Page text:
Thursday, July 14, 2016

Timing Is Crucial

In last month’s blog, Colonel Jeanne C. Sutton of the U.S. Air Force shared a story that reaffirmed the value of trusting your judgment. This month, we’re relying on her experiences once again, in clarifying the value of timing and quick action.

In this instance, Sutton found herself in a nervous state. She was just given a new assignment on short notice. To make matters worse, she found herself swamped, trying to complete projects from her previous job while doing her best to learn her new job.

After only two weeks in the new job, she was summoned downtown to her boss’ office. Upon arrival, Sutton was surprised to see that he had also invited three senior executives from the company that had been involved in her predecessor’s firing. They were cordial in their greetings and expressed support for her as the new program manager.

Then they began to brief her boss on everything that they thought was wrong with her office’s solicitation for a bid, and described Sutton’s staff’s actions in inflammatory terms. Her boss defended Sutton’s lack of background knowledge, but gave her multiple action items. She assured everyone she would get to the bottom of their concerns and get back to them. As Sutton recalls:

“Now, I had a quick decision to make. I could either sit back and smile benignly, playing puppet-on-a-string to both my boss and the contractor executives, or I could stake my claim as THE program manager and demand to work one-on-one with the contractor’s leadership to resolve issues at my level.

So, with a slam of my hand on the table, I informed the executives that I would not tolerate them running to my boss first and taking his valuable time for things I was hired to take care of. I shocked everyone, including my boss, with my directness. They never dared challenge my authority again.”

Sutton made certain they always got their answers, which kept her boss from being put on the spot again. The power relationship she established has paid off, and the program has benefited because issues are worked and resolved at her level before they become problems at a higher level.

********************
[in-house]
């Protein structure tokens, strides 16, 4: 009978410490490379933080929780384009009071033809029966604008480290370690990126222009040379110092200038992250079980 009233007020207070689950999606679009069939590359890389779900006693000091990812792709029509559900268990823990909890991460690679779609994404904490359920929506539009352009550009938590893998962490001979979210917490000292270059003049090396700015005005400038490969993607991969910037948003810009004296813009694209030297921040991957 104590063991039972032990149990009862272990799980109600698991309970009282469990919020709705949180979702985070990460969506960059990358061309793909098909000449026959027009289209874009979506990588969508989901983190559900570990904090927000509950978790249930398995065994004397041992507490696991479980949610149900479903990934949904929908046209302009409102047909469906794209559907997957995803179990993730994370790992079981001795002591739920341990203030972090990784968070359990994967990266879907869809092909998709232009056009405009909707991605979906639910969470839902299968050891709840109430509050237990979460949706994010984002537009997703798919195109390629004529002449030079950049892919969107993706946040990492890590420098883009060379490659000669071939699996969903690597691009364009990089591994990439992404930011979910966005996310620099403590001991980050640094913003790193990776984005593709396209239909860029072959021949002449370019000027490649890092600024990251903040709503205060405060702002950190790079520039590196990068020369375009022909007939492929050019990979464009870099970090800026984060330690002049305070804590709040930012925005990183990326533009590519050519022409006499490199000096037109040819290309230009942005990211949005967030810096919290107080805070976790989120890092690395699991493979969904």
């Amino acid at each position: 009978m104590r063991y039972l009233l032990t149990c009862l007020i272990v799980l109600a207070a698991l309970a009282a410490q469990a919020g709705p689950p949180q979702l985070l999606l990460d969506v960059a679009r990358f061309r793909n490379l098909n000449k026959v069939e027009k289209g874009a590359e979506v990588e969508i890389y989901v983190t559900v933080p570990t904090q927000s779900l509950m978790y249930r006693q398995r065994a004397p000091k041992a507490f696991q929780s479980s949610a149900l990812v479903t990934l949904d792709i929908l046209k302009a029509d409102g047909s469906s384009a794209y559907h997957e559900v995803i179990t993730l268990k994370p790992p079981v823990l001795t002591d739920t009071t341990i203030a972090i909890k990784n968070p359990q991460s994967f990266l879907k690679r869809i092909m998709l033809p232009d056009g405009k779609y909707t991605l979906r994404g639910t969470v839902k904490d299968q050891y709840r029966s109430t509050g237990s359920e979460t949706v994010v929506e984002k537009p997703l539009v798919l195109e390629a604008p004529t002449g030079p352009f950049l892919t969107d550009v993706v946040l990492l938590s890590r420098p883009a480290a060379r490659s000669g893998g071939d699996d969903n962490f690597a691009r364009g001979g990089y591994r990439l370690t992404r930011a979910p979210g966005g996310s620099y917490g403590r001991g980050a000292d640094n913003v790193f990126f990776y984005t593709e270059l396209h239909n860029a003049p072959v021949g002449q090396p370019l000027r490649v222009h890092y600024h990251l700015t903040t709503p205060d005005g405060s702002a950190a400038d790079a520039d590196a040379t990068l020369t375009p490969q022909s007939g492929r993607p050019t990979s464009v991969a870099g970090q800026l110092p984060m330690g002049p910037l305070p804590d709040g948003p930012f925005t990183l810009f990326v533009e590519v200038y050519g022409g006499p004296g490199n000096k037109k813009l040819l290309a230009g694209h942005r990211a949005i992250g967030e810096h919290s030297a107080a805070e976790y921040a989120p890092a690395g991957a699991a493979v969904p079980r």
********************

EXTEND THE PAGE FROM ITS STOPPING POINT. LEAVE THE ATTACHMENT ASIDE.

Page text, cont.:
Through her story Sutton shares a few key lessons:

·       Firmly and directly establish your power as leader. Anyone can raise any concern or complaint and expect proper response. However, you are responsible for the management of your project and that should be obvious.

·       When there is neither time nor data, leaders use their judgment to bypass in-depth analysis and move rapidly to a solution.

·       Timing is crucial. Competent leaders can sense when to pounce and when to pull back. At times, the most crucial thing is spontaneity of action.

The rationale that led Sutton to her quick reaction may be nicely explained by using the boiling frog analogy. According to the boiling frog tale, a frog can be boiled alive if the water is heated slowly enough. If a frog is placed in boiling water, it will jump out, but if it is placed in cold water that is slowly heated, it will never jump out.

The lesson of this tale is that people should make themselves aware of minor deviations, lest they suffer a major, often catastrophic, loss. Thus, to make sure that “they never dared challenge my authority again,” Sutton had to take the risk and react immediately and decisively

Laufer, A. and Hoffman, E.J., 2000. Project management success stories: Lessons of project leaders. Wiley, 111-112.

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